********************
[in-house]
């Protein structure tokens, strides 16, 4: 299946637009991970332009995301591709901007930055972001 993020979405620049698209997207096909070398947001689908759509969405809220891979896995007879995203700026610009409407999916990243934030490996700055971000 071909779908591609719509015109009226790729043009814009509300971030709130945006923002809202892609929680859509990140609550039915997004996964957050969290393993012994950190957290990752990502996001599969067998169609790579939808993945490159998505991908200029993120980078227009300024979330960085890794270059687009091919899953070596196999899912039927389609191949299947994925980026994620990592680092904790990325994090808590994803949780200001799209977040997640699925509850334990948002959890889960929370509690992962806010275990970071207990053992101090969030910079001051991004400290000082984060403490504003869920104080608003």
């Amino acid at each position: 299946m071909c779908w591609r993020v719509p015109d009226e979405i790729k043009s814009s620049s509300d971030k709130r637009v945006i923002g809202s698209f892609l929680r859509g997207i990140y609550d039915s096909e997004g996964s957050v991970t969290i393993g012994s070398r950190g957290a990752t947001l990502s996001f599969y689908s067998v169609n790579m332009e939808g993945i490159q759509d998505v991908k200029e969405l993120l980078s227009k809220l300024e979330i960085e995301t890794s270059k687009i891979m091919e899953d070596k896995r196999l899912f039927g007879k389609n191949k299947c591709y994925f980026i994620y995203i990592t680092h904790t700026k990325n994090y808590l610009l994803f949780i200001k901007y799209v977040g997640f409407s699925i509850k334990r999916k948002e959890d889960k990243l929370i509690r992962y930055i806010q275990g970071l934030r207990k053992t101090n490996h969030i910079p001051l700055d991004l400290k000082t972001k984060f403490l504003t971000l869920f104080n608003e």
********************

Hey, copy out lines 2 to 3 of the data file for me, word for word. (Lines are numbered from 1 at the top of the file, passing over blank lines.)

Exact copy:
């Protein structure tokens, strides 16, 4: 299946637009991970332009995301591709901007930055972001 993020979405620049698209997207096909070398947001689908759509969405809220891979896995007879995203700026610009409407999916990243934030490996700055971000 071909779908591609719509015109009226790729043009814009509300971030709130945006923002809202892609929680859509990140609550039915997004996964957050969290393993012994950190957290990752990502996001599969067998169609790579939808993945490159998505991908200029993120980078227009300024979330960085890794270059687009091919899953070596196999899912039927389609191949299947994925980026994620990592680092904790990325994090808590994803949780200001799209977040997640699925509850334990948002959890889960929370509690992962806010275990970071207990053992101090969030910079001051991004400290000082984060403490504003869920104080608003």
């Amino acid at each position: 299946m071909c779908w591609r993020v719509p015109d009226e979405i790729k043009s814009s620049s509300d971030k709130r637009v945006i923002g809202s698209f892609l929680r859509g997207i990140y609550d039915s096909e997004g996964s957050v991970t969290i393993g012994s070398r950190g957290a990752t947001l990502s996001f599969y689908s067998v169609n790579m332009e939808g993945i490159q759509d998505v991908k200029e969405l993120l980078s227009k809220l300024e979330i960085e995301t890794s270059k687009i891979m091919e899953d070596k896995r196999l899912f039927g007879k389609n191949k299947c591709y994925f980026i994620y995203i990592t680092h904790t700026k990325n994090y808590l610009l994803f949780i200001k901007y799209v977040g997640f409407s699925i509850k334990r999916k948002e959890d889960k990243l929370i509690r992962y930055i806010q275990g970071l934030r207990k053992t101090n490996h969030i910079p001051l700055d991004l400290k000082t972001k984060f403490l504003t971000l869920f104080n608003e």